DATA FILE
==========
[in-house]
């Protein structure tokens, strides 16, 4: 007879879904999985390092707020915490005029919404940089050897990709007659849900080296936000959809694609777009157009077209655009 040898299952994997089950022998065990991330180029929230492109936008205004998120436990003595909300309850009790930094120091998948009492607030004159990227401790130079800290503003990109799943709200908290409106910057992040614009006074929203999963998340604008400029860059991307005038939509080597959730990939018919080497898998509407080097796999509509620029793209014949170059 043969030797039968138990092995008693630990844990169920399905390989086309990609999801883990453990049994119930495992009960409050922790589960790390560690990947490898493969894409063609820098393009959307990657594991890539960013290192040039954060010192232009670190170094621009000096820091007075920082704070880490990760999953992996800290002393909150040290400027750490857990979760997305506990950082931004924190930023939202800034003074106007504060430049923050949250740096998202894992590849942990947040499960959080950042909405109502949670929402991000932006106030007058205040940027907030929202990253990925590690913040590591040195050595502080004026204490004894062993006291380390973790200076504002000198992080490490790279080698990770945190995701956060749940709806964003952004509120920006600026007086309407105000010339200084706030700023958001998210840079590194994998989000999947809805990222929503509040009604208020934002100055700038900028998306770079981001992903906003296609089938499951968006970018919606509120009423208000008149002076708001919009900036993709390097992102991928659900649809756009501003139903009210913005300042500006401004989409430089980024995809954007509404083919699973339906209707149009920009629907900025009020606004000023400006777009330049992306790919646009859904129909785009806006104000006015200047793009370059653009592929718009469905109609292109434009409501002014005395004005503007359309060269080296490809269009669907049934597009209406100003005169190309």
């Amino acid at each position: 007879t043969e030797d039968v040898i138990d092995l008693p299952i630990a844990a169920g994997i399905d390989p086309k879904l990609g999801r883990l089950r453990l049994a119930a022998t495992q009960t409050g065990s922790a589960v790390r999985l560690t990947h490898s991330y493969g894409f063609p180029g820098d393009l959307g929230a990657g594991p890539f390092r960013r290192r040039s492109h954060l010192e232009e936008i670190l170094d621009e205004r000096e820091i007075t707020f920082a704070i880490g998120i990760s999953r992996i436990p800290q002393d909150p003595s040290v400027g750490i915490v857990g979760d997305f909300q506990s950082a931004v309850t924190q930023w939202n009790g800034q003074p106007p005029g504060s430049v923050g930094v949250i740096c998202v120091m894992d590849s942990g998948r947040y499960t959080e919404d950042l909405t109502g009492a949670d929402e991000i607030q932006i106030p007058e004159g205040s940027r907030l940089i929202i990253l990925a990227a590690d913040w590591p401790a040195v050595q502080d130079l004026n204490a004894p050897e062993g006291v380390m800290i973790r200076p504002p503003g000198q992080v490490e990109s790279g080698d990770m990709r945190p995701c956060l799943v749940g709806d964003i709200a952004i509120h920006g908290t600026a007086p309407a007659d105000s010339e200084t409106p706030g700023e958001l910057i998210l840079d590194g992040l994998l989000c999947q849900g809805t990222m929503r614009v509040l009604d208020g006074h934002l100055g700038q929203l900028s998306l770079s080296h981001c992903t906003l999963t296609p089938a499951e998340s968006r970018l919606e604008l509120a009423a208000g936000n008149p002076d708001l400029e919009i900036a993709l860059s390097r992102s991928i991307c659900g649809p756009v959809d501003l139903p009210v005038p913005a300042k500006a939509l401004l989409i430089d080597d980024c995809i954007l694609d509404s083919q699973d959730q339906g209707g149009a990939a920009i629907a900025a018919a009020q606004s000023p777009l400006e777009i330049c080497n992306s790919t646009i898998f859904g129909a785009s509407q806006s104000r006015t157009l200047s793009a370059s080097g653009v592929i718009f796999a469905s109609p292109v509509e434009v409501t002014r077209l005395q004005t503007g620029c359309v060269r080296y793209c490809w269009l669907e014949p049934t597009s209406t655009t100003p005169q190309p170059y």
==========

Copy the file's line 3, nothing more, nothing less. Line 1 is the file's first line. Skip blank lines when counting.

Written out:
């Amino acid at each position: 007879t043969e030797d039968v040898i138990d092995l008693p299952i630990a844990a169920g994997i399905d390989p086309k879904l990609g999801r883990l089950r453990l049994a119930a022998t495992q009960t409050g065990s922790a589960v790390r999985l560690t990947h490898s991330y493969g894409f063609p180029g820098d393009l959307g929230a990657g594991p890539f390092r960013r290192r040039s492109h954060l010192e232009e936008i670190l170094d621009e205004r000096e820091i007075t707020f920082a704070i880490g998120i990760s999953r992996i436990p800290q002393d909150p003595s040290v400027g750490i915490v857990g979760d997305f909300q506990s950082a931004v309850t924190q930023w939202n009790g800034q003074p106007p005029g504060s430049v923050g930094v949250i740096c998202v120091m894992d590849s942990g998948r947040y499960t959080e919404d950042l909405t109502g009492a949670d929402e991000i607030q932006i106030p007058e004159g205040s940027r907030l940089i929202i990253l990925a990227a590690d913040w590591p401790a040195v050595q502080d130079l004026n204490a004894p050897e062993g006291v380390m800290i973790r200076p504002p503003g000198q992080v490490e990109s790279g080698d990770m990709r945190p995701c956060l799943v749940g709806d964003i709200a952004i509120h920006g908290t600026a007086p309407a007659d105000s010339e200084t409106p706030g700023e958001l910057i998210l840079d590194g992040l994998l989000c999947q849900g809805t990222m929503r614009v509040l009604d208020g006074h934002l100055g700038q929203l900028s998306l770079s080296h981001c992903t906003l999963t296609p089938a499951e998340s968006r970018l919606e604008l509120a009423a208000g936000n008149p002076d708001l400029e919009i900036a993709l860059s390097r992102s991928i991307c659900g649809p756009v959809d501003l139903p009210v005038p913005a300042k500006a939509l401004l989409i430089d080597d980024c995809i954007l694609d509404s083919q699973d959730q339906g209707g149009a990939a920009i629907a900025a018919a009020q606004s000023p777009l400006e777009i330049c080497n992306s790919t646009i898998f859904g129909a785009s509407q806006s104000r006015t157009l200047s793009a370059s080097g653009v592929i718009f796999a469905s109609p292109v509509e434009v409501t002014r077209l005395q004005t503007g620029c359309v060269r080296y793209c490809w269009l669907e014949p049934t597009s209406t655009t100003p005169q190309p170059y």